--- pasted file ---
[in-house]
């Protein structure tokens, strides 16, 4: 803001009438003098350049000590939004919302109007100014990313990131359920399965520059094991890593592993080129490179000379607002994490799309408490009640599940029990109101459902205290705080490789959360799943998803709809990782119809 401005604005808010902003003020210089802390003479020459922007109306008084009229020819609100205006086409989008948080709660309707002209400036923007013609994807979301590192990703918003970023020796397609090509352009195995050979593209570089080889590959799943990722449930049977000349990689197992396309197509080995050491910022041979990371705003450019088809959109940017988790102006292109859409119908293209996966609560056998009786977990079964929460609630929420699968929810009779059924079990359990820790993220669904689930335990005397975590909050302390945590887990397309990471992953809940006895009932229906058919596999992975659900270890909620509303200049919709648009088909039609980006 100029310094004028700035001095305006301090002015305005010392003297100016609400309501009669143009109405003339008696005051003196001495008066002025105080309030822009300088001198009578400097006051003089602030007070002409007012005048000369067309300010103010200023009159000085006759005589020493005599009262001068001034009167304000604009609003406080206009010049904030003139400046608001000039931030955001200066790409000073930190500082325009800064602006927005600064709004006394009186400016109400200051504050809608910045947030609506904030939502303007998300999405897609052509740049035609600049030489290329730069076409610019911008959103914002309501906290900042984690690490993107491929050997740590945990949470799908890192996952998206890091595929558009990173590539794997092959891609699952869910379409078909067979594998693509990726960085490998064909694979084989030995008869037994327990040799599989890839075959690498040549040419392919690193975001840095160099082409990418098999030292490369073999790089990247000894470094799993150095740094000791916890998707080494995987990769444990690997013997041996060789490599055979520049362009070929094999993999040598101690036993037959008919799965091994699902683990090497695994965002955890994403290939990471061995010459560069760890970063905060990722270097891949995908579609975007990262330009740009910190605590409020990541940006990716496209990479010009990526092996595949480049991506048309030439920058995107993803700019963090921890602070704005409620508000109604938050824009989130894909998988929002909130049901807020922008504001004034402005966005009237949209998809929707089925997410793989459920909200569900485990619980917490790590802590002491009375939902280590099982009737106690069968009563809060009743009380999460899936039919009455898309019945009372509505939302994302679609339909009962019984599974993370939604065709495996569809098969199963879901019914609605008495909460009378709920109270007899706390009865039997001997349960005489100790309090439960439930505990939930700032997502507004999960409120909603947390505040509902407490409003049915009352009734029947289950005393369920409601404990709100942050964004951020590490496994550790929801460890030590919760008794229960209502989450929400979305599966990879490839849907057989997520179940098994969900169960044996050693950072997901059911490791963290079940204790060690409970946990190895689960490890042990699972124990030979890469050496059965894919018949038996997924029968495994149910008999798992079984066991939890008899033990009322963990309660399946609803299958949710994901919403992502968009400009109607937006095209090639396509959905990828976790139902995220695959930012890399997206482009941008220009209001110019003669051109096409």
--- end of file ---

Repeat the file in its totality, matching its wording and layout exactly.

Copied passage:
[in-house]
């Protein structure tokens, strides 16, 4: 803001009438003098350049000590939004919302109007100014990313990131359920399965520059094991890593592993080129490179000379607002994490799309408490009640599940029990109101459902205290705080490789959360799943998803709809990782119809 401005604005808010902003003020210089802390003479020459922007109306008084009229020819609100205006086409989008948080709660309707002209400036923007013609994807979301590192990703918003970023020796397609090509352009195995050979593209570089080889590959799943990722449930049977000349990689197992396309197509080995050491910022041979990371705003450019088809959109940017988790102006292109859409119908293209996966609560056998009786977990079964929460609630929420699968929810009779059924079990359990820790993220669904689930335990005397975590909050302390945590887990397309990471992953809940006895009932229906058919596999992975659900270890909620509303200049919709648009088909039609980006 100029310094004028700035001095305006301090002015305005010392003297100016609400309501009669143009109405003339008696005051003196001495008066002025105080309030822009300088001198009578400097006051003089602030007070002409007012005048000369067309300010103010200023009159000085006759005589020493005599009262001068001034009167304000604009609003406080206009010049904030003139400046608001000039931030955001200066790409000073930190500082325009800064602006927005600064709004006394009186400016109400200051504050809608910045947030609506904030939502303007998300999405897609052509740049035609600049030489290329730069076409610019911008959103914002309501906290900042984690690490993107491929050997740590945990949470799908890192996952998206890091595929558009990173590539794997092959891609699952869910379409078909067979594998693509990726960085490998064909694979084989030995008869037994327990040799599989890839075959690498040549040419392919690193975001840095160099082409990418098999030292490369073999790089990247000894470094799993150095740094000791916890998707080494995987990769444990690997013997041996060789490599055979520049362009070929094999993999040598101690036993037959008919799965091994699902683990090497695994965002955890994403290939990471061995010459560069760890970063905060990722270097891949995908579609975007990262330009740009910190605590409020990541940006990716496209990479010009990526092996595949480049991506048309030439920058995107993803700019963090921890602070704005409620508000109604938050824009989130894909998988929002909130049901807020922008504001004034402005966005009237949209998809929707089925997410793989459920909200569900485990619980917490790590802590002491009375939902280590099982009737106690069968009563809060009743009380999460899936039919009455898309019945009372509505939302994302679609339909009962019984599974993370939604065709495996569809098969199963879901019914609605008495909460009378709920109270007899706390009865039997001997349960005489100790309090439960439930505990939930700032997502507004999960409120909603947390505040509902407490409003049915009352009734029947289950005393369920409601404990709100942050964004951020590490496994550790929801460890030590919760008794229960209502989450929400979305599966990879490839849907057989997520179940098994969900169960044996050693950072997901059911490791963290079940204790060690409970946990190895689960490890042990699972124990030979890469050496059965894919018949038996997924029968495994149910008999798992079984066991939890008899033990009322963990309660399946609803299958949710994901919403992502968009400009109607937006095209090639396509959905990828976790139902995220695959930012890399997206482009941008220009209001110019003669051109096409």